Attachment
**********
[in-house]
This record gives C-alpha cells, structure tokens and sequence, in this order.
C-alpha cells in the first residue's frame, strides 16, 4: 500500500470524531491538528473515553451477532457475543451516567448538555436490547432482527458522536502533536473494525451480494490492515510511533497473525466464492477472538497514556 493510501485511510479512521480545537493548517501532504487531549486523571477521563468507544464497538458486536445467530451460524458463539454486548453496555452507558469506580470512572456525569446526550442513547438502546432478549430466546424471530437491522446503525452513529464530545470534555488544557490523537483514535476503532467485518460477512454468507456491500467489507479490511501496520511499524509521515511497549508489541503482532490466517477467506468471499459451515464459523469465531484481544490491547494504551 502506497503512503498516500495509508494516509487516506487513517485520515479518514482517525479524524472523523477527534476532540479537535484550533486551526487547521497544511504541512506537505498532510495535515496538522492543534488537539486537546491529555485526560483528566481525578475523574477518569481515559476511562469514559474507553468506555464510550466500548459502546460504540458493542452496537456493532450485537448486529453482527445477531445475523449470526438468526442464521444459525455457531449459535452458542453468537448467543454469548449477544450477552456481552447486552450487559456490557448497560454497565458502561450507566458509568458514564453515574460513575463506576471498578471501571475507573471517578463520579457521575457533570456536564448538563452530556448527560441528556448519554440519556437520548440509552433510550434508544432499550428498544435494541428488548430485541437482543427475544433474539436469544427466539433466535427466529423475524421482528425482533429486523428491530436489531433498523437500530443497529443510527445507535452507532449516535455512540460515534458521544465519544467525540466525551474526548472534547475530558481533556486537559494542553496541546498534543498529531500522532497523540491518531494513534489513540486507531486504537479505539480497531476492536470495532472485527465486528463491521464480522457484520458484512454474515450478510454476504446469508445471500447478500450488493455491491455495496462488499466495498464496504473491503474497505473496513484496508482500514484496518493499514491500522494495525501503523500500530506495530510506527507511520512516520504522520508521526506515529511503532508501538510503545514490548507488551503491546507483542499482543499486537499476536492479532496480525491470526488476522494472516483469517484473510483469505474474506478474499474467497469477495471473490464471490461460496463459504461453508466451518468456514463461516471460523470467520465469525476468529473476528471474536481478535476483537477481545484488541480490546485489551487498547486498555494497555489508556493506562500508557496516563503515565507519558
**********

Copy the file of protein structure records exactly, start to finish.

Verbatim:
[in-house]
This record gives C-alpha cells, structure tokens and sequence, in this order.
C-alpha cells in the first residue's frame, strides 16, 4: 500500500470524531491538528473515553451477532457475543451516567448538555436490547432482527458522536502533536473494525451480494490492515510511533497473525466464492477472538497514556 493510501485511510479512521480545537493548517501532504487531549486523571477521563468507544464497538458486536445467530451460524458463539454486548453496555452507558469506580470512572456525569446526550442513547438502546432478549430466546424471530437491522446503525452513529464530545470534555488544557490523537483514535476503532467485518460477512454468507456491500467489507479490511501496520511499524509521515511497549508489541503482532490466517477467506468471499459451515464459523469465531484481544490491547494504551 502506497503512503498516500495509508494516509487516506487513517485520515479518514482517525479524524472523523477527534476532540479537535484550533486551526487547521497544511504541512506537505498532510495535515496538522492543534488537539486537546491529555485526560483528566481525578475523574477518569481515559476511562469514559474507553468506555464510550466500548459502546460504540458493542452496537456493532450485537448486529453482527445477531445475523449470526438468526442464521444459525455457531449459535452458542453468537448467543454469548449477544450477552456481552447486552450487559456490557448497560454497565458502561450507566458509568458514564453515574460513575463506576471498578471501571475507573471517578463520579457521575457533570456536564448538563452530556448527560441528556448519554440519556437520548440509552433510550434508544432499550428498544435494541428488548430485541437482543427475544433474539436469544427466539433466535427466529423475524421482528425482533429486523428491530436489531433498523437500530443497529443510527445507535452507532449516535455512540460515534458521544465519544467525540466525551474526548472534547475530558481533556486537559494542553496541546498534543498529531500522532497523540491518531494513534489513540486507531486504537479505539480497531476492536470495532472485527465486528463491521464480522457484520458484512454474515450478510454476504446469508445471500447478500450488493455491491455495496462488499466495498464496504473491503474497505473496513484496508482500514484496518493499514491500522494495525501503523500500530506495530510506527507511520512516520504522520508521526506515529511503532508501538510503545514490548507488551503491546507483542499482543499486537499476536492479532496480525491470526488476522494472516483469517484473510483469505474474506478474499474467497469477495471473490464471490461460496463459504461453508466451518468456514463461516471460523470467520465469525476468529473476528471474536481478535476483537477481545484488541480490546485489551487498547486498555494497555489508556493506562500508557496516563503515565507519558